By Dr. Lisa A. Price, ND
Several years ago, a stage IV prostate cancer patient, who I will call Stan, came to me for complementary care.
I have been fortunate to work in cancer centers that are progressive and honor the importance of safe alternative therapies in conjunction with conventional medicine. Stan was receiving the best treatment, from the best oncology team, and even went out of state to another prestigious cancer treatment facility for a second opinion. The first and second opinions matched. Both facility’s oncologists noted that statistics for his diagnosis were not favorable for long term survival; therefore, it was highly unlikely his cancer would ever reach the much desired ‘NED’ status (No Evidence of Disease).
Stan and his wife were not deterred. They persisted, following the prescribed conventional treatment plan, as well as complying with the complementary plan I supplied. My plan included safe supplementation, dietary support, behavioral modifications, mind body therapies and exercise. Stan, I should mention, is also deeply spiritual and insatiably curious, as is his wife.
As the weeks and months progressed, Stan kept to the treatment protocols, and made it through therapy with very few side effects. In and of itself, having only a small amount of side effects during treatment was an enormous achievement.
The time for him to be scanned came, and the results showed NED.
He was elated, and his oncology team was baffled. Statistically this wasn’t supposed to happen. Because this was not ‘normal’, his case was sent to several tumor boards to determine what to do next. As a result, Stan was assessed frequently in the initial months and proceeding months after another scan, and he retained his NED status.
Knowing that my patients are my greatest teachers, I asked Stan what he thought made the difference.
His response: “I don’t think it was just one thing or one mode of treatment. I think it was a thousand points of light that coalesced to create healing.”
His words had a profound and instrumental impact on me. They concisely articulated my observations in hundreds of patients since practicing for over a decade in conventional settings: all of these therapies matter to the health, well-being and outcomes of our patients.
Like Stan, there are many patients who receive unlikely NED diagnosis, as well as patients living long term with cancer. In fact, in the last several years the rate of remission and stabilization has increased so significantly that a newly recognized phase of treatment has been added called survivorship.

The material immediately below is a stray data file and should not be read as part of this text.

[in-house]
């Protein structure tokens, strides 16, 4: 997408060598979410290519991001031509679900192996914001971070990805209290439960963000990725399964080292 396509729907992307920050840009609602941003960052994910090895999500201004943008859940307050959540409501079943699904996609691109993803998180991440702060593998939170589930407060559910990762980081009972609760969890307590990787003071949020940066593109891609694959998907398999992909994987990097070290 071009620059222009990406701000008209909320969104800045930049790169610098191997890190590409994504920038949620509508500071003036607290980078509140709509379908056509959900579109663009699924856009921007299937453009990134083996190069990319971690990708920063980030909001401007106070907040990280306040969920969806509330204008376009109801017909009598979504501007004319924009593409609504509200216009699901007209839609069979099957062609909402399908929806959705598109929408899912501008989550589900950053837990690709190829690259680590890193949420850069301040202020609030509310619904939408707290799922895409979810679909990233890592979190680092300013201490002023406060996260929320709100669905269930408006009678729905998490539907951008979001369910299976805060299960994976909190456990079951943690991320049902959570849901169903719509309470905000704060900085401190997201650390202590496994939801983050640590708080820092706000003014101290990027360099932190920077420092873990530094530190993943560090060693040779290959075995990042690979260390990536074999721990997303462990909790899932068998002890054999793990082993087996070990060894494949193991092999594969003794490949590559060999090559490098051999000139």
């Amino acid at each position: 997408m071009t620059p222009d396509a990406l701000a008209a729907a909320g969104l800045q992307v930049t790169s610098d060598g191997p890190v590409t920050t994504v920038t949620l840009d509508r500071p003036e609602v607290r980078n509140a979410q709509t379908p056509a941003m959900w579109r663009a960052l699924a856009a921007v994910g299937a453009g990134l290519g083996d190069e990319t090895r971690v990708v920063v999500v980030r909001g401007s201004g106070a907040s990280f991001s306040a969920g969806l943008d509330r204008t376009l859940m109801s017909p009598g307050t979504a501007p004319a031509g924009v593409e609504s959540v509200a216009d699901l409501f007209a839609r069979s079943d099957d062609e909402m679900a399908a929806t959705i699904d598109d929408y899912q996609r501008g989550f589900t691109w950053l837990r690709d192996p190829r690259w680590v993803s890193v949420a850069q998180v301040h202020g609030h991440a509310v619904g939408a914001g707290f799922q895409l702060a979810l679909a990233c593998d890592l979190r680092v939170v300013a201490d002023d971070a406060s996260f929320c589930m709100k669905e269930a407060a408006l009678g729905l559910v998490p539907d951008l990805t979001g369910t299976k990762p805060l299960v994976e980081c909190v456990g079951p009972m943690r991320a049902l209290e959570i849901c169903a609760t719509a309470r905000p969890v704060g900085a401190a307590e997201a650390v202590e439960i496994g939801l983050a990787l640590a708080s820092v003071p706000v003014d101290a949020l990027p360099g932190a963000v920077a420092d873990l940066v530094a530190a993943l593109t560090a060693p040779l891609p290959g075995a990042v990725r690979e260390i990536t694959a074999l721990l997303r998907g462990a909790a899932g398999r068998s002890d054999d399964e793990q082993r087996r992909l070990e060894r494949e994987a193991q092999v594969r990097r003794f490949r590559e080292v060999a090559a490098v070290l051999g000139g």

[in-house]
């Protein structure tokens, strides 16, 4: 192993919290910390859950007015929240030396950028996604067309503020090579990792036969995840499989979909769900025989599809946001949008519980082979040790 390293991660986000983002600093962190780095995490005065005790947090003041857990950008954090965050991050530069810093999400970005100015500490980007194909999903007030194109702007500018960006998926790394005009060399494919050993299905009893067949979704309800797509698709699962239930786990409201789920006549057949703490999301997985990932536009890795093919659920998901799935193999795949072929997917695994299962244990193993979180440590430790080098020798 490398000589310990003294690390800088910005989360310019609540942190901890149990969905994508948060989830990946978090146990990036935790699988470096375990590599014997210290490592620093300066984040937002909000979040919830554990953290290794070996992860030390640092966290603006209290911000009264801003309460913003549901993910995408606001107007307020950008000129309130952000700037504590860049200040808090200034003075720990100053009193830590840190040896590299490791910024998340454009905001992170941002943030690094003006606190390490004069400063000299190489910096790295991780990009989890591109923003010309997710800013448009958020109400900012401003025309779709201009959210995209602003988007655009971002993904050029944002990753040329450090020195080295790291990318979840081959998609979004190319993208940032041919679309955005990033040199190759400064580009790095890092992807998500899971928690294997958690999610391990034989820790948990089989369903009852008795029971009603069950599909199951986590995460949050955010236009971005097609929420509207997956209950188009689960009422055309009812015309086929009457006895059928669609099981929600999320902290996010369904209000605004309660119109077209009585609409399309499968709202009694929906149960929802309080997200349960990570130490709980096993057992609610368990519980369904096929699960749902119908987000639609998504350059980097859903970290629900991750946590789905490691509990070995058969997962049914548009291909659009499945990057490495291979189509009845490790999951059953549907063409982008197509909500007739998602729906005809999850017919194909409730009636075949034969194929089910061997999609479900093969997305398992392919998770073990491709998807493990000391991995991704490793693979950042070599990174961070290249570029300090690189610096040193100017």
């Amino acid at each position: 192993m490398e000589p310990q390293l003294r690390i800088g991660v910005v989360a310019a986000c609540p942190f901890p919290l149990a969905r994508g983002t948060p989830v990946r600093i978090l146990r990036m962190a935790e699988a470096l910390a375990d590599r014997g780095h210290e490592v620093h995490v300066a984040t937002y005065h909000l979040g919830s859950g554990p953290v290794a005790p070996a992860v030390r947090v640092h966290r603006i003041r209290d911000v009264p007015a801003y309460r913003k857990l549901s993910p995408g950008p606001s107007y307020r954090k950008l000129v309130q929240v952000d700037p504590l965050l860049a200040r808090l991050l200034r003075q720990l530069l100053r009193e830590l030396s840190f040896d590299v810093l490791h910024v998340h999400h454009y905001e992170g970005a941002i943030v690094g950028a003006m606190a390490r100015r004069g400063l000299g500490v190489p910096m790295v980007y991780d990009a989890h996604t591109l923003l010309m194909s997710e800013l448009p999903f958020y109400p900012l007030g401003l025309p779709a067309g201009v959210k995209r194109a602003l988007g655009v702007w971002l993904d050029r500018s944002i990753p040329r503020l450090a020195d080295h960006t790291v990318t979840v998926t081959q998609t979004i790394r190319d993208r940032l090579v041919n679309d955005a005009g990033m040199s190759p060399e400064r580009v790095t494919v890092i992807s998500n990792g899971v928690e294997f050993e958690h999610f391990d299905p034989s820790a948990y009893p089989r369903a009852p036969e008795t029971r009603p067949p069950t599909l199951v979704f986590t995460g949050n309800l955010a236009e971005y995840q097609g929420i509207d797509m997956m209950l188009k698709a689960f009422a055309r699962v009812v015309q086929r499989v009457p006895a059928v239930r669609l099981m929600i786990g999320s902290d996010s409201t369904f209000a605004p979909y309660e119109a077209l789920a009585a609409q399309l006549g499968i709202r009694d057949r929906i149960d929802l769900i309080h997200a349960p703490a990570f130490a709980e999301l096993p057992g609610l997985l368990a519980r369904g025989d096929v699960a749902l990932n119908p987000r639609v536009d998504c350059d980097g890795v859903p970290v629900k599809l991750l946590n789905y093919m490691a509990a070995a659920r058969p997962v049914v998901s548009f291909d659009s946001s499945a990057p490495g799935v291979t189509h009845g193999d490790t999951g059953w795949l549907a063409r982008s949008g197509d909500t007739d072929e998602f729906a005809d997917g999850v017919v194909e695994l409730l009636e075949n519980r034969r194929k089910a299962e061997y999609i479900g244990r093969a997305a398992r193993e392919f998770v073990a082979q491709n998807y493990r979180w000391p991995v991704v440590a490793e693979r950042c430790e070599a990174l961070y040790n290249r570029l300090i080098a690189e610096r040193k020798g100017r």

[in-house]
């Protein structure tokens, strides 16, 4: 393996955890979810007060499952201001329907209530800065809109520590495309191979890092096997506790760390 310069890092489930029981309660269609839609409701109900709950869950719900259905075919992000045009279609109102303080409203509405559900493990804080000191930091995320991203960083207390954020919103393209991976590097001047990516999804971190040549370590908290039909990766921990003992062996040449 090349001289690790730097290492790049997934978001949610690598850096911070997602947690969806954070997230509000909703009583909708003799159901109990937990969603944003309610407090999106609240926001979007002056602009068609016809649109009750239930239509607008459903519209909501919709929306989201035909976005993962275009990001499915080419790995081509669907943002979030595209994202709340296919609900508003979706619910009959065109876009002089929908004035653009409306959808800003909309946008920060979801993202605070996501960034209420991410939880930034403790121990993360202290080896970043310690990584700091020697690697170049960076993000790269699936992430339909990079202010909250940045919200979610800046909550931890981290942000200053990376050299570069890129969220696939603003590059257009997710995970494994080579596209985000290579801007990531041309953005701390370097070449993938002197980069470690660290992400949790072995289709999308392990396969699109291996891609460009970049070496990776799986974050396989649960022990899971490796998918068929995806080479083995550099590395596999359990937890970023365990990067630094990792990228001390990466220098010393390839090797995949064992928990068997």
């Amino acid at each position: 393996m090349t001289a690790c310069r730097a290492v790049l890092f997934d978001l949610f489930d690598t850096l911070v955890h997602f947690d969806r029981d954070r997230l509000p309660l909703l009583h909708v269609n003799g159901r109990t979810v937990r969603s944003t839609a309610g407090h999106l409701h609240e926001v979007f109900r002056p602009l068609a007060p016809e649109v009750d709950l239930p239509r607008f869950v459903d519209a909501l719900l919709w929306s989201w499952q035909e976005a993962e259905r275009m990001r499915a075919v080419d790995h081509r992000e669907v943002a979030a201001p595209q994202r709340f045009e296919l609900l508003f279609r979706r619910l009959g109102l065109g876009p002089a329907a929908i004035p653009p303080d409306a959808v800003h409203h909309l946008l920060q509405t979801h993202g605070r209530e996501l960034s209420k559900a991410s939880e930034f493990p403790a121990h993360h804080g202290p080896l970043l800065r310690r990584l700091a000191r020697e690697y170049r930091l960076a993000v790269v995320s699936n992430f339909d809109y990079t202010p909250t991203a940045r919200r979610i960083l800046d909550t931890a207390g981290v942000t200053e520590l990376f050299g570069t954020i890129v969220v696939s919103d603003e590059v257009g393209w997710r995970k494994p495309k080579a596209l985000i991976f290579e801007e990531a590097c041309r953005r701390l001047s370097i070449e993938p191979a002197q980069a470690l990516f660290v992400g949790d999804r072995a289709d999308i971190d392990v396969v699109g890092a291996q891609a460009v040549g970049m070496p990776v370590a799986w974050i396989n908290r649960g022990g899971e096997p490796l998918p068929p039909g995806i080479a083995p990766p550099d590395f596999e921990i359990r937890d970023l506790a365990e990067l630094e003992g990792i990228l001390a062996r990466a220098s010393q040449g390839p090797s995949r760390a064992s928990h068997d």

I can’t stress enough how important an integrative approach to treatment matters.
Please do reach out to me if you or a loved one is going through a battle with Cancer. I know it is never fun to think about those contingencies, but an integrative approach to Cancer care, and to health care in general, is one that values you as an individual, and brings the best therapies to bear on your behalf.
Here’s a yummy recipe to try:
Broccoli, Black beans and Walnuts over Roasted Sweet Potatoes
This is a convenient and easy to make all-in-one meal that is packed with protein, fiber and essential omega 3 fatty acids. A wholesome and filling dish, you might find the flavor combination addicting.
Makes 4 servings
4 cups broccoli florets, chopped
2 TBS Extra Virgin Olive Oil
2 garlic cloves
2 green onions
1 cup cooked black beans
2 TBS chopped fresh walnuts
2 TBS chopped fresh parsley
2 Sweet potatoes sliced to ¼ to ½ inch thickness
Salt and pepper to taste
Heat oven to 450 and place sliced sweet potatoes in baking container. Brush with oil and add salt and pepper. Cook for 18 to 22 minutes. While they are cooking prepare your beans mixture.
To a pot, add black beans with juice from can, broccoli, garlic, green onions, walnuts and parsley. Heat mixture over medium heat until broccoli florets are soft, about 8 to 10 minutes.
Remove sweet potatoes from the oven. They should be soft. Place slices on plates and spoon black bean mixture over the sliced sweet potato. Enjoy.
This recipe supplies an excellent amount of Vitamin A and K.